Birds of Prey is the top movie at the box office in its opening weekend, with $33.3 million in U.S. ticket sales.
That’s not a huge opening, let’s be clear. Birds of Prey didn’t do Marvel numbers. Hell, it didn’t even do DC numbers. For those keeping track at home, $33.7 million is the lowest opening weekend out of any DC Extended Universe release so far.
It’s not all bad news, though. I’ve seen plenty of headlines and social media chatter declaring Birds of Prey a “failure” and a “box office bust.” But it’s important to remember when we’re looking at box office figures that these things don’t happen in a vacuum.
For starters, Birds of Prey is an R-rated movie. That MPAA rating immediately cuts down its potential audience – and box office – since it’s a no-go for families on the hunt for a weekend trip to the movies. Even without much in the way of competition during its opening weekend, the rating surely kept some of the audience at home.
It’s also a February release. The opening months of the year are typically a quiet time at the movies. We’ve seen that paradigm shift in recent years, though that applies more to March; as big studios plan a greater number of annual blockbusters, the “spring” season of movie releases has gotten earlier.
In fact, if we look purely at R-rated movies released in February, Birds of Prey is a Top 15 opening weekend. It comes in at #14, just behind Get Out ($33.4 million) and just ahead of The Wolfman ($31.5 million). Even if we remove the rating from consideration, Birds of Prey‘s opening weekend is the 28th highest of all time for February.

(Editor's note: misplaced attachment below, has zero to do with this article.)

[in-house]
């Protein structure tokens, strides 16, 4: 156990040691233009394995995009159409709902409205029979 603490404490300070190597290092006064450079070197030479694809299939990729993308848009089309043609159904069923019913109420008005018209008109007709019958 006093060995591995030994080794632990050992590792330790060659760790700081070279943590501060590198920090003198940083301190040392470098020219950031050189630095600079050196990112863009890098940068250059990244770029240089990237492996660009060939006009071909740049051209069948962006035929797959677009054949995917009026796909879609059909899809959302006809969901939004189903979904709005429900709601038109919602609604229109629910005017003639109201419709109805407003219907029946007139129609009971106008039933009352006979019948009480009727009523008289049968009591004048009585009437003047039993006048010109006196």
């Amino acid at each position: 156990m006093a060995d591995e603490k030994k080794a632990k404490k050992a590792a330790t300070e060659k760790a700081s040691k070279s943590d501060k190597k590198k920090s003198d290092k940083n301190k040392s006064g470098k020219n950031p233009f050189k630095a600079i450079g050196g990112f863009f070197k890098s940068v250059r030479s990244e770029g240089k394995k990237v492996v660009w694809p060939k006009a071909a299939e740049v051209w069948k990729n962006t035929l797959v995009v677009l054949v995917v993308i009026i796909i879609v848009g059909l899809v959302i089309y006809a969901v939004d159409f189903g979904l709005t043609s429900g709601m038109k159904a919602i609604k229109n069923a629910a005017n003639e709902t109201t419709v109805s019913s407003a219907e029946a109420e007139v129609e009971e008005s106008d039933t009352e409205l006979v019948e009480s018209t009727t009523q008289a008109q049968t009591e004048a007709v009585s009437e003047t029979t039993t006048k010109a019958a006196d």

I also haven’t mentioned foreign ticket sales. The movie opened with $48 million from non-U.S. audiences. It’s not clear at the time of this writing which territories are covered in that number or how the split shakes out. But with a global box office take of just over $80 million, Birds of Prey is very close to making more than its reported $84.5 million budget.
I’m not here trying to make a case that $33.5 million is a stellar opening weekend performance. But I do know there are those out there in the wilds of the internet who are rooting against Birds of Prey for petty personal reasons that aren’t worth discussing. That attitude, largely cultivated by a small-but-loud faction of social media trolls, contributes to an overall narrative of failure.
That’s not to say every report of the movie’s poor performance is a conscious embrace bad faith attacks on Birds of Prey. But that’s the insidious nature of trolling at work. People who write for the internet, myself included, end up framing the movie’s release against a narrative that doesn’t have much basis in reality.
Here are the facts: Birds of Prey made less than expected in the U.S. during its first three days in theaters. But its total ticket sales still come out to almost as much as the movie cost to make.
Whether or not it will be profitable, and separately, a boost for the DCEU, remains to be seen. But the apparent agreement between critics and audiences that yes, this is an entertaining movie, says a whole lot more to me about the impact of Birds of Prey is having than any armchair box office analysis, including what you’re reading right now.